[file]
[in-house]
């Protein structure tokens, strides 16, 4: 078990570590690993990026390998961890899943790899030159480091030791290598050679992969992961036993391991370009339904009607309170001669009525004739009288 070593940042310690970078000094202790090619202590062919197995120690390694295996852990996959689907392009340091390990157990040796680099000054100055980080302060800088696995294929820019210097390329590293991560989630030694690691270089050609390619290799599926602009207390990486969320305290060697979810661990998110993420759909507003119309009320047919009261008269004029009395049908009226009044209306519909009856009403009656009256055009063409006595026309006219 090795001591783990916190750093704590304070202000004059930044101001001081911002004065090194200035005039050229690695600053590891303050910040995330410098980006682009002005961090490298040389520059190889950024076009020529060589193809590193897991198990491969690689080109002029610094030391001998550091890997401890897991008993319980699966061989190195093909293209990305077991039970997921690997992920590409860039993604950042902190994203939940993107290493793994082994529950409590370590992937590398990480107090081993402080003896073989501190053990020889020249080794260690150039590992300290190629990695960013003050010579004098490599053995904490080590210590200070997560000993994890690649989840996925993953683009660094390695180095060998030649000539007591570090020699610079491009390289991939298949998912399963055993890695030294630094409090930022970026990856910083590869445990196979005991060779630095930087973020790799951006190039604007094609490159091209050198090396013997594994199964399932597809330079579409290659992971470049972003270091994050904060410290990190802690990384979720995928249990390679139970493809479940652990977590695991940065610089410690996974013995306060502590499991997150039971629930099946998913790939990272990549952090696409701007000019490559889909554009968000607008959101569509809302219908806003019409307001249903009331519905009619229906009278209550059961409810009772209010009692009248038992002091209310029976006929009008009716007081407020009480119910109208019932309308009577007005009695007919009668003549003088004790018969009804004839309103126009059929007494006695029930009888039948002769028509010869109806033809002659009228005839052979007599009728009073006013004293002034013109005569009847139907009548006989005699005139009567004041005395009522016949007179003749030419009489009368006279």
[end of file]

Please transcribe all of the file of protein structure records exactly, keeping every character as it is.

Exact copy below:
[in-house]
């Protein structure tokens, strides 16, 4: 078990570590690993990026390998961890899943790899030159480091030791290598050679992969992961036993391991370009339904009607309170001669009525004739009288 070593940042310690970078000094202790090619202590062919197995120690390694295996852990996959689907392009340091390990157990040796680099000054100055980080302060800088696995294929820019210097390329590293991560989630030694690691270089050609390619290799599926602009207390990486969320305290060697979810661990998110993420759909507003119309009320047919009261008269004029009395049908009226009044209306519909009856009403009656009256055009063409006595026309006219 090795001591783990916190750093704590304070202000004059930044101001001081911002004065090194200035005039050229690695600053590891303050910040995330410098980006682009002005961090490298040389520059190889950024076009020529060589193809590193897991198990491969690689080109002029610094030391001998550091890997401890897991008993319980699966061989190195093909293209990305077991039970997921690997992920590409860039993604950042902190994203939940993107290493793994082994529950409590370590992937590398990480107090081993402080003896073989501190053990020889020249080794260690150039590992300290190629990695960013003050010579004098490599053995904490080590210590200070997560000993994890690649989840996925993953683009660094390695180095060998030649000539007591570090020699610079491009390289991939298949998912399963055993890695030294630094409090930022970026990856910083590869445990196979005991060779630095930087973020790799951006190039604007094609490159091209050198090396013997594994199964399932597809330079579409290659992971470049972003270091994050904060410290990190802690990384979720995928249990390679139970493809479940652990977590695991940065610089410690996974013995306060502590499991997150039971629930099946998913790939990272990549952090696409701007000019490559889909554009968000607008959101569509809302219908806003019409307001249903009331519905009619229906009278209550059961409810009772209010009692009248038992002091209310029976006929009008009716007081407020009480119910109208019932309308009577007005009695007919009668003549003088004790018969009804004839309103126009059929007494006695029930009888039948002769028509010869109806033809002659009228005839052979007599009728009073006013004293002034013109005569009847139907009548006989005699005139009567004041005395009522016949007179003749030419009489009368006279």